The Bataan Death March

Today is Memorial Day and I choose to take a moment to remember those who fought in World War II. Of course, my father immediately comes to mind. He fought on the European front, that part of the war with which we are all familiar. But, have you ever heard of the Bataan Death March? It took place on the the Bataan Peninsula in the Philippines in April of 1942 after the Americans surrendered to the Japanese. It is those brave souls who endured that march that I would like to pause and remember today, in particular a young man named Lloyd Greever. The character Tommie in my novel “My Darling Dorothy,” is based on this young man. It was his letters that inspired me to write the novel. His letters were simple, full of grammatical errors and misspelled words, but they spoke of his hopes and dreams for a future with his “Darling Dorothy.” They exemplify the millions of letters sent home during that war and all wars.

I had never heard of the Bataan Death March until I began my research for the novel. I’m a little embarrassed about that. It seems wrong to forget or worse not even to have taken the time to know about the atrocities that war creates. Forgetting or not knowing is what, in my estimation, allows wars to occur over and over again. Perhaps if we all took a moment to learn and remember that war is hell and should be avoided at all costs, the world could evolve into a better place.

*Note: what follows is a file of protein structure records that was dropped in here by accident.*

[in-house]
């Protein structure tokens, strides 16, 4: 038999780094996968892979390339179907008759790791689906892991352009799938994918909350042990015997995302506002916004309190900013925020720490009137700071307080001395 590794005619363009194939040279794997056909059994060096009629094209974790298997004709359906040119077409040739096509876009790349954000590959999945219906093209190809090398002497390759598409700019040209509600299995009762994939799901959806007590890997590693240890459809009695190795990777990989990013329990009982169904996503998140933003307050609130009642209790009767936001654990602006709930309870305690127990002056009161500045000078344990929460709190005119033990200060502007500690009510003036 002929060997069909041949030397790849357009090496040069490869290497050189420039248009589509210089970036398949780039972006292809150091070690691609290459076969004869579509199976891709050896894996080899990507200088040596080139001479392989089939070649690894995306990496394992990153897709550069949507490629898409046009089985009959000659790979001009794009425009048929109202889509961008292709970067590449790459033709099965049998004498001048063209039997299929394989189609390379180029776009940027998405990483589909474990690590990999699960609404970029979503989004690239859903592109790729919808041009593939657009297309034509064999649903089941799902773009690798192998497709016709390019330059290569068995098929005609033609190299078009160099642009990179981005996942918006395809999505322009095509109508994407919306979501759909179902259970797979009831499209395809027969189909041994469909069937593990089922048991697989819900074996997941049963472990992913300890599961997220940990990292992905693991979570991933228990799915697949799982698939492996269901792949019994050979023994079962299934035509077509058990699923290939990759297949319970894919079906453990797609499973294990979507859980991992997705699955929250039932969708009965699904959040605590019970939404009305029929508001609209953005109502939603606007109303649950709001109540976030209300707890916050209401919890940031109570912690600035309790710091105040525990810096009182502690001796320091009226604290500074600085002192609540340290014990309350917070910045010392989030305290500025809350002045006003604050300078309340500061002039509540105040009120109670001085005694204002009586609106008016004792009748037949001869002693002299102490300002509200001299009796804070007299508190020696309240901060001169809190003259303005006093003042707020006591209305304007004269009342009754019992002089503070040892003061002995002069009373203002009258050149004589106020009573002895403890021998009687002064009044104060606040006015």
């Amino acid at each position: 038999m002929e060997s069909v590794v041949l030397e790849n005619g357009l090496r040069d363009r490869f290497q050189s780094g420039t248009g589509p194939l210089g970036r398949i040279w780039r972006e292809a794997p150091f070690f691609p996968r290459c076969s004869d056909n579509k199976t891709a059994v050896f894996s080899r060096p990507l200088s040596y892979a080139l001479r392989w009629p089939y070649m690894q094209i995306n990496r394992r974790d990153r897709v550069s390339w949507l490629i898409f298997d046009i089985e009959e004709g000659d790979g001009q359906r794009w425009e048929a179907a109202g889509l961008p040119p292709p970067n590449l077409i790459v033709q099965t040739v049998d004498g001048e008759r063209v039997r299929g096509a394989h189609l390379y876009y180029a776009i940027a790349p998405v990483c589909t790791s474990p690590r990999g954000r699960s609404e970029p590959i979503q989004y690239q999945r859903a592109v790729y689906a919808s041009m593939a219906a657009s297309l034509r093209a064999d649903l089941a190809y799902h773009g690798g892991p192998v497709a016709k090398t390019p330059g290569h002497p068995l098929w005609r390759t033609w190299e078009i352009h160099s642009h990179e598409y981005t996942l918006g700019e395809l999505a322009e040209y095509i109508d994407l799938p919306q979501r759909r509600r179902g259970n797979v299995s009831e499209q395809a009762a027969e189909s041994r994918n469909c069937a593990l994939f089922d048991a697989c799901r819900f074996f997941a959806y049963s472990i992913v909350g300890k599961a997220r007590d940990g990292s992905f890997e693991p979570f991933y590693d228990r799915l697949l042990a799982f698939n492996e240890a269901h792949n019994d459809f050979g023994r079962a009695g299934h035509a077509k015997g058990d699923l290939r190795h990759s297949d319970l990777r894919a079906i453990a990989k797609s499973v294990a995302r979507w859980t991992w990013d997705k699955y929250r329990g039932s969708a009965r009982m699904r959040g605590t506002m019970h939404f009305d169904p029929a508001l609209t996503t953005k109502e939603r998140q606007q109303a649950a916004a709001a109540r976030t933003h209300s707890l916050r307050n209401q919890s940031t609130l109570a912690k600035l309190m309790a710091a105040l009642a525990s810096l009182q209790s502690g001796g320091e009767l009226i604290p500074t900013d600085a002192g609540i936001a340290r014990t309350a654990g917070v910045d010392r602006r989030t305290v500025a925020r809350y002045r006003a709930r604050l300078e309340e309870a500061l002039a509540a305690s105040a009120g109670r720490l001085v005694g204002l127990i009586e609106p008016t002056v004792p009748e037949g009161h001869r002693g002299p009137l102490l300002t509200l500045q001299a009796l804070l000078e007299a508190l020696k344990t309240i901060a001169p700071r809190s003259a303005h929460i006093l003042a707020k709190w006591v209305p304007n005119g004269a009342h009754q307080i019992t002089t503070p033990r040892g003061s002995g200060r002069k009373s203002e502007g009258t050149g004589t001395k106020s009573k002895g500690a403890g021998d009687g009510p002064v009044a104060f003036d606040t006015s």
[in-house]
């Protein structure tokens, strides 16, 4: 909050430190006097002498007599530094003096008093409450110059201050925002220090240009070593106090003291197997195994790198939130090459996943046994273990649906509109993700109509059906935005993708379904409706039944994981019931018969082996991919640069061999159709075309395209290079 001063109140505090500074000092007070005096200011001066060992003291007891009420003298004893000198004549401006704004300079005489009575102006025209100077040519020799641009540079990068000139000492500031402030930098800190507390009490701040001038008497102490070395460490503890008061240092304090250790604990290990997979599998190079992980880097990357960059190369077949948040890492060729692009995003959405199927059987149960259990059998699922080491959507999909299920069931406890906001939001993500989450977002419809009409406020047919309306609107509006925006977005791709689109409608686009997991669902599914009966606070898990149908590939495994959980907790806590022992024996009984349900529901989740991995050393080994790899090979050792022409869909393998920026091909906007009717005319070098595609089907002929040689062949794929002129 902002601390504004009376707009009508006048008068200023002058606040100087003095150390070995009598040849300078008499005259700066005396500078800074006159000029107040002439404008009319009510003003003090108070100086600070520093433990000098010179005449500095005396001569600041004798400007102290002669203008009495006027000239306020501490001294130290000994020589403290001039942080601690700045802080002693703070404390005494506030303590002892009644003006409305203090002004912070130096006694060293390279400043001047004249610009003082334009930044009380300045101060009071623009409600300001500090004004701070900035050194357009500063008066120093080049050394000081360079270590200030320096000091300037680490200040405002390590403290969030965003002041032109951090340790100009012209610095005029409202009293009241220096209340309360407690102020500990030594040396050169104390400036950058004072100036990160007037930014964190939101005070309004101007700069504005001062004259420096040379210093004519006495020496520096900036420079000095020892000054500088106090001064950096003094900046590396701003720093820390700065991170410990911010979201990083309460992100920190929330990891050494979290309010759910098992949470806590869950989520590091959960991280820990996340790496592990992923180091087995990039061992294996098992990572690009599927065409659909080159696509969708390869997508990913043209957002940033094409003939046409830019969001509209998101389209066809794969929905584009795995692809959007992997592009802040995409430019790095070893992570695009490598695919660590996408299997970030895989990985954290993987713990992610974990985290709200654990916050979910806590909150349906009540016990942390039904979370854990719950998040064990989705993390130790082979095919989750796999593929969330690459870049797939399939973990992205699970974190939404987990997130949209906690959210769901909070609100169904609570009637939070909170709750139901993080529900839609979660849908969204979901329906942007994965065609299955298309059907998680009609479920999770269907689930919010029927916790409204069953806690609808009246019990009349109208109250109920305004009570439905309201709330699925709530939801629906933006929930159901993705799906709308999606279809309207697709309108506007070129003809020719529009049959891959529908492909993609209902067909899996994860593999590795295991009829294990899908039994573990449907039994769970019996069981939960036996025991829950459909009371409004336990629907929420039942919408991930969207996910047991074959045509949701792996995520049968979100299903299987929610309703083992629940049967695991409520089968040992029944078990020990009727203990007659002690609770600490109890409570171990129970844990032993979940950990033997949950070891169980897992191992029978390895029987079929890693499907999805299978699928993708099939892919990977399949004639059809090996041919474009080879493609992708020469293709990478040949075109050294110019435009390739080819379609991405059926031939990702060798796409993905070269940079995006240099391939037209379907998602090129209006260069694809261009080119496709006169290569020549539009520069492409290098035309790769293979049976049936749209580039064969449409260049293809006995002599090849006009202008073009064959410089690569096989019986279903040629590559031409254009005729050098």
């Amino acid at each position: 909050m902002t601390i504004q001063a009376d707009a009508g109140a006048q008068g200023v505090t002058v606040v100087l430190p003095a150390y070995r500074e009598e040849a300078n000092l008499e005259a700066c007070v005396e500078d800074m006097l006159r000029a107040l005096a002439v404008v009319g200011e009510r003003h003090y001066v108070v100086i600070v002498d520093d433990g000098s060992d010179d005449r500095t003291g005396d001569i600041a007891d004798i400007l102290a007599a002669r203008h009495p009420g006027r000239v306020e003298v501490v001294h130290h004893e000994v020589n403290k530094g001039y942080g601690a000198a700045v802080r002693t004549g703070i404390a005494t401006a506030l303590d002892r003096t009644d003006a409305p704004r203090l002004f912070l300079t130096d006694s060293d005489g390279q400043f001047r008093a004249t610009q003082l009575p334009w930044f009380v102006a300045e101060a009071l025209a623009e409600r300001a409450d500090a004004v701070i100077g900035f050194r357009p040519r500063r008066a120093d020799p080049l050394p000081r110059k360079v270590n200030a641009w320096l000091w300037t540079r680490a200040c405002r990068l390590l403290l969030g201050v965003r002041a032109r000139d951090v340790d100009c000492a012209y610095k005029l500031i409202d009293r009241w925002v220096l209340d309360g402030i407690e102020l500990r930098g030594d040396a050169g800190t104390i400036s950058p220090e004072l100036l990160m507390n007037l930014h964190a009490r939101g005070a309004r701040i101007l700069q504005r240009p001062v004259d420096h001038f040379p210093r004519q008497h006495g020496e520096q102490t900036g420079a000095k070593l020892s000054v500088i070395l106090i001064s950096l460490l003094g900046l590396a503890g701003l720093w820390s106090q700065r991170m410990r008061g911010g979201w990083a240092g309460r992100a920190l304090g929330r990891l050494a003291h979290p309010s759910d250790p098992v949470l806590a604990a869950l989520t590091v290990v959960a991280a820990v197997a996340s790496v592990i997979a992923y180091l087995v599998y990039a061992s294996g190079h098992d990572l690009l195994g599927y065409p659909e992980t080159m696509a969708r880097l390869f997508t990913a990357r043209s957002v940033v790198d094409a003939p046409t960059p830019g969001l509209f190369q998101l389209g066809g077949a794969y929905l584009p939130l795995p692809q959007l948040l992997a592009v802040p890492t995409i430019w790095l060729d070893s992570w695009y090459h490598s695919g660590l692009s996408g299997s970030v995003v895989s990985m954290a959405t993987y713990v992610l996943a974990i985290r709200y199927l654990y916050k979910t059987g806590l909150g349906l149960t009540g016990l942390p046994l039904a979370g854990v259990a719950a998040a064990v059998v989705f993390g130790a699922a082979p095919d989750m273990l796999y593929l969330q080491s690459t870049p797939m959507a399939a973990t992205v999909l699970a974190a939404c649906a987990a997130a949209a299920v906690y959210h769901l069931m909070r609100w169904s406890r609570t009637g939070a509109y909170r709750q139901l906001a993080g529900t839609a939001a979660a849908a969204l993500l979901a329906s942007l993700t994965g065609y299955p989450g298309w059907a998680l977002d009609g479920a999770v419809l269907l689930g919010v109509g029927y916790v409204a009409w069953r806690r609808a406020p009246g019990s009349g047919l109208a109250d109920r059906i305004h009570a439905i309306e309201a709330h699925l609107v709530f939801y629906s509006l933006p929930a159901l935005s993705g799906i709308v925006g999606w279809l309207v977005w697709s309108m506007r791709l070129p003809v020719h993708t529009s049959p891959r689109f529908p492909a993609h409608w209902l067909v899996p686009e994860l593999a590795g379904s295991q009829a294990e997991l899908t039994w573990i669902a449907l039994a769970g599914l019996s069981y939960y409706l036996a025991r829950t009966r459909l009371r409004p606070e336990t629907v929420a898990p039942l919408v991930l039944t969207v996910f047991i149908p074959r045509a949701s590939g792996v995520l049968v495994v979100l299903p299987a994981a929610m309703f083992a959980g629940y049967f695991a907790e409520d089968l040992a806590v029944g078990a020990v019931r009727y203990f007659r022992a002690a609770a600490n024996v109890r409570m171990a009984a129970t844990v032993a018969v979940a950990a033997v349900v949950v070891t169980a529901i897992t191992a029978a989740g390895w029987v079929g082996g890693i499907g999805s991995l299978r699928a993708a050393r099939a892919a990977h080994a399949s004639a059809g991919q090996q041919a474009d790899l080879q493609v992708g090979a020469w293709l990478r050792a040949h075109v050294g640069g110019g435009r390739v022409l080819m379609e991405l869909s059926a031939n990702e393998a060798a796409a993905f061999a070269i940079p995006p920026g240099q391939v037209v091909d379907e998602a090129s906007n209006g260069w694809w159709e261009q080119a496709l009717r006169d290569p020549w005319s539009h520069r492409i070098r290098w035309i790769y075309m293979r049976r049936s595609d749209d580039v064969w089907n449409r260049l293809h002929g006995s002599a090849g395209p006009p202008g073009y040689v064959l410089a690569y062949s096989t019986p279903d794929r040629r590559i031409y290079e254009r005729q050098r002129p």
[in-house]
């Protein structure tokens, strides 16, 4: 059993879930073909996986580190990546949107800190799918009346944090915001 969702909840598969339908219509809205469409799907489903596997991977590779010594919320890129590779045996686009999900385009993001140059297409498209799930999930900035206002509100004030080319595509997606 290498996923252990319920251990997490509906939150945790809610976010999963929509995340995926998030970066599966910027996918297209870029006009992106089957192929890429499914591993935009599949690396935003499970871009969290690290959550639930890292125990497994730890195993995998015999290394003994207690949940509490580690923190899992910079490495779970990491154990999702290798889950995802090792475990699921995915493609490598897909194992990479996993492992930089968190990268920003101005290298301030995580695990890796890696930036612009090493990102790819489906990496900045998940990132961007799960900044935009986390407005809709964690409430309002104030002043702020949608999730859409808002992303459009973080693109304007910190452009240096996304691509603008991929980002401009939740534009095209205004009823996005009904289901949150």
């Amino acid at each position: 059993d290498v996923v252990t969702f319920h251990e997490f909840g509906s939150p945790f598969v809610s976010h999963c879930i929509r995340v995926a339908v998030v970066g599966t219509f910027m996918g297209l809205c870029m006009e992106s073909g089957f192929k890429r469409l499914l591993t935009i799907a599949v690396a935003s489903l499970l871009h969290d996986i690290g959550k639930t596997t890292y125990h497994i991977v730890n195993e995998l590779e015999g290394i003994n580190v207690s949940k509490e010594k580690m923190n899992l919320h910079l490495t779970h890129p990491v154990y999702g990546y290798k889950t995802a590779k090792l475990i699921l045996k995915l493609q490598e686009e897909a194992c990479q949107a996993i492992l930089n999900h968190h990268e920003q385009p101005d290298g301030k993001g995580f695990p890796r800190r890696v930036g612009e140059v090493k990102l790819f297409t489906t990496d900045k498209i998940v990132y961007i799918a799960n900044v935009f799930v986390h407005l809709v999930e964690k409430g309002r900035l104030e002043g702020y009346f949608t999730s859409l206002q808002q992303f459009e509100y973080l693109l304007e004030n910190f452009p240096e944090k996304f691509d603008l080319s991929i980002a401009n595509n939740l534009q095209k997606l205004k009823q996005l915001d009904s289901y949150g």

The attached photo is a picture of American soldiers as they surrendered to the Japanese at the beginning of the march. Thousands of Filipino soldiers and hundred of American soldiers died on the tortuous march before they reached their destination at Camp O’Donnell prison camp. The sixty mile march took place under the stifling heat of the tropical sun with little to no food or water. The POWs were severely abused to the point that the Allied Military Commission judged it to be a Japanese war crime. For more details go to https://en.wikipedia.org/wiki/Bataan_Death_March.

I extend my deepest gratitude to all the young men, including my father, Wilmer Smith, and Lloyd Greever, who fought in World War II, and to all the young men and women who have fought in all the wars our country has deemed necessary. I also look forward to a time when gratitude is no longer needed, because war is a thing of the past.

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